Something was changing. Pigs notoriously eat just about anything thrown their way, and rub up against each other frequently, readily passing infections within herds. Their stomachs are remarkably tolerant environs for microbes, which since ancient times have caused illness in humans who dined on raw or undercooked pork. Investigation of the 1918 influenza pandemic, which is now estimated to have killed up to 100 million people worldwide in 18 months, revealed that the viral culprit was a type H1N1 human flu that had infected pigs, and then circulated back to humans.
At the viral level, influenza is an awfully sloppy microbe that is in a constant state of mutation and evolution. Its genetic material is in the form of RNA (not DNA, as in humans), loosely collected into chromosomes. When a virus infects a cell, its chromosomes essentially fall apart into a mess, which is copied to make more viruses that then enter the bloodstream to spread throughout the body. Along the way in this copying process any other genetic material that may be lying about the cell is also stuffed into the thousands of viral copies that are made. If the virus happens to be reproducing this way inside a human cell, it picks up Homo sapiensgenetic material; from a chicken cell it absorbs avian genes; and from a pig cell it garners swine RNA. The jackpot events in influenza evolution occur when two different types of flu viruses happen to get into an animal cell at the same time, swapping entire chromosomes to create "reassorted" viruses.
What was infecting that teenager in Sheboygan was a triple reassortment, resulting in a new virus with bits of genes from three species of animals—one of them Homo sapiens.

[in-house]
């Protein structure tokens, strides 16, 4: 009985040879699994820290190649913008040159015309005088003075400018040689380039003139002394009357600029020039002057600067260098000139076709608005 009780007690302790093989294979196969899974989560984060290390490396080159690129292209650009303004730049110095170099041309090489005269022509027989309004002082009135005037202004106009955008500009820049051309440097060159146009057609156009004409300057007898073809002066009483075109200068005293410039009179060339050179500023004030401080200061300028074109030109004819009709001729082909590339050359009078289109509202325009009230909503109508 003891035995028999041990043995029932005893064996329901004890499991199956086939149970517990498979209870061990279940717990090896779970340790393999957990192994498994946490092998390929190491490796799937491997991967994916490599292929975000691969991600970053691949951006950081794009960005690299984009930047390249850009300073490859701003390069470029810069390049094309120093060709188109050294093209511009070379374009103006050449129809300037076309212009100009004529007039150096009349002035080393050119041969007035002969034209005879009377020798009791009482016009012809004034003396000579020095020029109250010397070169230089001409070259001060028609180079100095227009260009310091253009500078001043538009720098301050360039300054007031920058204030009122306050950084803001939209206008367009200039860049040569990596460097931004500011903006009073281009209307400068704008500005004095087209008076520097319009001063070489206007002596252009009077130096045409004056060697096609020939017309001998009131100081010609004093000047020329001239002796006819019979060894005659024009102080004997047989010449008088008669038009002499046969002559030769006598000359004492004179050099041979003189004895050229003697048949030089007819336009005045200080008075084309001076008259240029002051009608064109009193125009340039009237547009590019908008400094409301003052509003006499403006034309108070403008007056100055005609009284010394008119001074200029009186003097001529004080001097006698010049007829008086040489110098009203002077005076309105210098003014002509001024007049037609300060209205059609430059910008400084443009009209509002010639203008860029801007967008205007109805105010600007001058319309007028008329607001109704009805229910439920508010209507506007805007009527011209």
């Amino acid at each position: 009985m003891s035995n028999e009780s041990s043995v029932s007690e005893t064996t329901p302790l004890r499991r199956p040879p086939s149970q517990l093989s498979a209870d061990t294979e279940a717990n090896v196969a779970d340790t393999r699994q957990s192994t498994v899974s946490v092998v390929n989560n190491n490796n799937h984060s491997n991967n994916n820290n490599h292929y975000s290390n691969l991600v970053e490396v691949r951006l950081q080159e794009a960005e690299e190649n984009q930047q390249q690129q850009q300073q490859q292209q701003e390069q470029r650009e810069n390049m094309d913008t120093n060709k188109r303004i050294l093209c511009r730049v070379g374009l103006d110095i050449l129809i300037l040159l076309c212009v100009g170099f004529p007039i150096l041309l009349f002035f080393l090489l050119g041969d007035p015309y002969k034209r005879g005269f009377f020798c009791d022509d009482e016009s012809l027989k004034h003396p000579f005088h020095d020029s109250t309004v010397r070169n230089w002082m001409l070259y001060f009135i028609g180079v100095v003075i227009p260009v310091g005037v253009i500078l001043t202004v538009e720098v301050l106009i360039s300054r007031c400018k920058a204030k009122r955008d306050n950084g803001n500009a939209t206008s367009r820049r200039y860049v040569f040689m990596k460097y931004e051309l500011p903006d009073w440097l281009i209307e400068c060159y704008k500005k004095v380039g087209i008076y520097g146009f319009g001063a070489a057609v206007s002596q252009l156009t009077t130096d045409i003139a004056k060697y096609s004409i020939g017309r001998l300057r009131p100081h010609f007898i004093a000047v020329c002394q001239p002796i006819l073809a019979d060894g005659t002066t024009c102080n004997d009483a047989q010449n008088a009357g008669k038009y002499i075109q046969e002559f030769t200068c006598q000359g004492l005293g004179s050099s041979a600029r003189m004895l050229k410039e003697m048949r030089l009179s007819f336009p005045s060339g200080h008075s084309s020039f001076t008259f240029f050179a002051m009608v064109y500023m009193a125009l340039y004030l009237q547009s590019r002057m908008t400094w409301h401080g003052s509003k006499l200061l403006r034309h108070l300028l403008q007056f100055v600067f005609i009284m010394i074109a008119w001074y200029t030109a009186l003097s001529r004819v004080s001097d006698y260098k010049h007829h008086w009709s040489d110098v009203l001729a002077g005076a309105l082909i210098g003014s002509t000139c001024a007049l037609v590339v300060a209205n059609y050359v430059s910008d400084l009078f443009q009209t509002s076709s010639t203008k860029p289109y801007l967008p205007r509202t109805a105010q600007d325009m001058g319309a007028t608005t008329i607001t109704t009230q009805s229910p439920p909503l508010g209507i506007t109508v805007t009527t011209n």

But who pays attention to such things? Other than vets, pig farmers and the occasional virologist, not many people in public health, government or medicine usually give much thought to the four-legged viral mixing vessels that oink their way around family farms and vast industrial pork-production centers. Thacker and Janke's 2008 writing seems sadly prescient today: "Pigs would be an ideal mixing vessel for the creation of new avian/mammalian influenza viruses capable of causing novel diseases with the potential for producing pandemics in the human population … It is apparent that, in the U.S. swine industry, transmission of influenza viruses between swine and humans is fairly common and is bidirectional."
Nine months ago the Texas Department of State Health Services reported the case to the CDC of an individual who was exposed to ailing pigs. The Texan came down with flu, spread it to no one and was fine after a few days. In the patient's blood, CDC scientists found "a swine influenza A (H1N1) triple reassortant virus, A/Wisconsin/87/2005 H1N1," the same virus that infected the Sheboygan teenager three years earlier.
And then, this March, the outbreak of 2009 commenced. It might not have been noticed, frankly, if things unfolded in the same bird/human/swine manner as had previously evoked only humdrum attention in Wisconsin, Ohio and Texas. But this time, people died.
In mid-March the number of routinely reported influenza cases in several Mexican states suddenly spiked upward. At roughly the same time, public-health authorities in southern California spotted two separate cases of flu in children: a 10-year-old boy in San Diego County, and a 9-year-old girl in Imperial County. Though both children survived their illnesses, there was evidence that it had spread to family members, and samples of the children's blood were examined at the CDC in early April. Bingo: H1N1 triple-reassorted influenza. Meanwhile, in Mexico, more than 50 serious flu cases emerged over the same time period, and the government forwarded blood samples to Canada's top infectious-diseases lab in Winnipeg. The Canadians confirmed that the Mexican mystery virus was H1N1, and the potential pandemic saga unfolded.